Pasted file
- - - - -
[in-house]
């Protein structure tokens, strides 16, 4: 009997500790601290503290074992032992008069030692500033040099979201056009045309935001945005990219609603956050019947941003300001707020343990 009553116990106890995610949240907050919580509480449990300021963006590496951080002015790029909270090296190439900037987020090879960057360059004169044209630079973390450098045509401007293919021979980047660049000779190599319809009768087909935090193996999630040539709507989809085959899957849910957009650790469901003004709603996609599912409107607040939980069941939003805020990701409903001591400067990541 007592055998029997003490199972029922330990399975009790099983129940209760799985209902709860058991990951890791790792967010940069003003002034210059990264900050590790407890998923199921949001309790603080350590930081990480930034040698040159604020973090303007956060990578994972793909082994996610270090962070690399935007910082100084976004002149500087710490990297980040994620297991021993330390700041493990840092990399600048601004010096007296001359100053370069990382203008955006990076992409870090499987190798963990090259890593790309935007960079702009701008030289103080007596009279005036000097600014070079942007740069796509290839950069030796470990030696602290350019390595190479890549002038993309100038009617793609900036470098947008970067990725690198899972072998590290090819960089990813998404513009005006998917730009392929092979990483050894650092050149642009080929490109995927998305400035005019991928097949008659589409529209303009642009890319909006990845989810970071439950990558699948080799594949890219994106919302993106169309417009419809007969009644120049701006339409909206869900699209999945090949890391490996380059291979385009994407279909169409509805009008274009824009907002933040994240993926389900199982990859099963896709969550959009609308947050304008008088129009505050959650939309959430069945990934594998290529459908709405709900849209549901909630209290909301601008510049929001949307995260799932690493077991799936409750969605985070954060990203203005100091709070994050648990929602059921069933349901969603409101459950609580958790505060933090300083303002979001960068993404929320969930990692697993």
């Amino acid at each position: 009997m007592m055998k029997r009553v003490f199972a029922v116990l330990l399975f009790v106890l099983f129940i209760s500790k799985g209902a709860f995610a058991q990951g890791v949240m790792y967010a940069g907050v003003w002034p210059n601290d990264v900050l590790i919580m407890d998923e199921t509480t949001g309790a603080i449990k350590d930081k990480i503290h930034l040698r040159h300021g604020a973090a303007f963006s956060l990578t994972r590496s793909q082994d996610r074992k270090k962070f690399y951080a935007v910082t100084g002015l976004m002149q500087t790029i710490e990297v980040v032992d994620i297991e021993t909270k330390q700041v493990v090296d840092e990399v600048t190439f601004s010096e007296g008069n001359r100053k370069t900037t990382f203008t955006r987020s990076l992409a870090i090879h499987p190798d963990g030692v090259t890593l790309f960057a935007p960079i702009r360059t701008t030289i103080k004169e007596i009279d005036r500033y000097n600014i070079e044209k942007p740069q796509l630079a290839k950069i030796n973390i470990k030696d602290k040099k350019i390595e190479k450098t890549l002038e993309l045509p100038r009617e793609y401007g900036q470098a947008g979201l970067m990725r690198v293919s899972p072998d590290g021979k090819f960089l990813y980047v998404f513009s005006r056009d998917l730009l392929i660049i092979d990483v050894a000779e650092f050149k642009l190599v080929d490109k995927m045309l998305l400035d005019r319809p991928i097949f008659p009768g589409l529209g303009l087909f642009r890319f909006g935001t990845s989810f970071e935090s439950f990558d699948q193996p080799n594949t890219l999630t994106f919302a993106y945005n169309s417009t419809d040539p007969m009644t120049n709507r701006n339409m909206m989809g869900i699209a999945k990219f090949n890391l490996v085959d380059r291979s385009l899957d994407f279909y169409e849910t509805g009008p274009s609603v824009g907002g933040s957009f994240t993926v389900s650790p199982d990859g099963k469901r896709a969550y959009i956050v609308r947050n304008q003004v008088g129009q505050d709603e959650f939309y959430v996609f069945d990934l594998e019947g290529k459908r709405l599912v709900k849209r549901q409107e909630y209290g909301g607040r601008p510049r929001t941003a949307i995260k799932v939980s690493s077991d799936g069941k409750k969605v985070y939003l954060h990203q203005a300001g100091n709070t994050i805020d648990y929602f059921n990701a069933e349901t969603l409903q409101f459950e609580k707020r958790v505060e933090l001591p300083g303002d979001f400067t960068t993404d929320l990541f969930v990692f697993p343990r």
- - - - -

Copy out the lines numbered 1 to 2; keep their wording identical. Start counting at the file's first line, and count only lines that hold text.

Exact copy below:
[in-house]
């Protein structure tokens, strides 16, 4: 009997500790601290503290074992032992008069030692500033040099979201056009045309935001945005990219609603956050019947941003300001707020343990 009553116990106890995610949240907050919580509480449990300021963006590496951080002015790029909270090296190439900037987020090879960057360059004169044209630079973390450098045509401007293919021979980047660049000779190599319809009768087909935090193996999630040539709507989809085959899957849910957009650790469901003004709603996609599912409107607040939980069941939003805020990701409903001591400067990541 007592055998029997003490199972029922330990399975009790099983129940209760799985209902709860058991990951890791790792967010940069003003002034210059990264900050590790407890998923199921949001309790603080350590930081990480930034040698040159604020973090303007956060990578994972793909082994996610270090962070690399935007910082100084976004002149500087710490990297980040994620297991021993330390700041493990840092990399600048601004010096007296001359100053370069990382203008955006990076992409870090499987190798963990090259890593790309935007960079702009701008030289103080007596009279005036000097600014070079942007740069796509290839950069030796470990030696602290350019390595190479890549002038993309100038009617793609900036470098947008970067990725690198899972072998590290090819960089990813998404513009005006998917730009392929092979990483050894650092050149642009080929490109995927998305400035005019991928097949008659589409529209303009642009890319909006990845989810970071439950990558699948080799594949890219994106919302993106169309417009419809007969009644120049701006339409909206869900699209999945090949890391490996380059291979385009994407279909169409509805009008274009824009907002933040994240993926389900199982990859099963896709969550959009609308947050304008008088129009505050959650939309959430069945990934594998290529459908709405709900849209549901909630209290909301601008510049929001949307995260799932690493077991799936409750969605985070954060990203203005100091709070994050648990929602059921069933349901969603409101459950609580958790505060933090300083303002979001960068993404929320969930990692697993």